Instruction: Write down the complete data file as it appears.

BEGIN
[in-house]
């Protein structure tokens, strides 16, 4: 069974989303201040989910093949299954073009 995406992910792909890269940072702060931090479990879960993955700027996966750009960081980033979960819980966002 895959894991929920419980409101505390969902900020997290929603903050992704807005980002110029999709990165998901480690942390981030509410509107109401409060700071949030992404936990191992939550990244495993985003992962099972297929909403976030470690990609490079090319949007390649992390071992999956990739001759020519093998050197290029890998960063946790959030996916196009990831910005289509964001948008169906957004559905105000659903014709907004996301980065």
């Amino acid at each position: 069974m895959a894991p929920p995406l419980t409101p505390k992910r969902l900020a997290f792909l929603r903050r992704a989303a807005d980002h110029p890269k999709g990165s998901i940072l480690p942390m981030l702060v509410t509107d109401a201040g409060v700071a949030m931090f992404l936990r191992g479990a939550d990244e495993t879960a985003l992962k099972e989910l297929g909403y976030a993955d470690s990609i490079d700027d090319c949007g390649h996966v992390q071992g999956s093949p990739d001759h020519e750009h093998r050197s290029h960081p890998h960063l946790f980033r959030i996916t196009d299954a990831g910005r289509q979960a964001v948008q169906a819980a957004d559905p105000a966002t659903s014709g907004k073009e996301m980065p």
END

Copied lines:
[in-house]
């Protein structure tokens, strides 16, 4: 069974989303201040989910093949299954073009 995406992910792909890269940072702060931090479990879960993955700027996966750009960081980033979960819980966002 895959894991929920419980409101505390969902900020997290929603903050992704807005980002110029999709990165998901480690942390981030509410509107109401409060700071949030992404936990191992939550990244495993985003992962099972297929909403976030470690990609490079090319949007390649992390071992999956990739001759020519093998050197290029890998960063946790959030996916196009990831910005289509964001948008169906957004559905105000659903014709907004996301980065």
């Amino acid at each position: 069974m895959a894991p929920p995406l419980t409101p505390k992910r969902l900020a997290f792909l929603r903050r992704a989303a807005d980002h110029p890269k999709g990165s998901i940072l480690p942390m981030l702060v509410t509107d109401a201040g409060v700071a949030m931090f992404l936990r191992g479990a939550d990244e495993t879960a985003l992962k099972e989910l297929g909403y976030a993955d470690s990609i490079d700027d090319c949007g390649h996966v992390q071992g999956s093949p990739d001759h020519e750009h093998r050197s290029h960081p890998h960063l946790f980033r959030i996916t196009d299954a990831g910005r289509q979960a964001v948008q169906a819980a957004d559905p105000a966002t659903s014709g907004k073009e996301m980065p």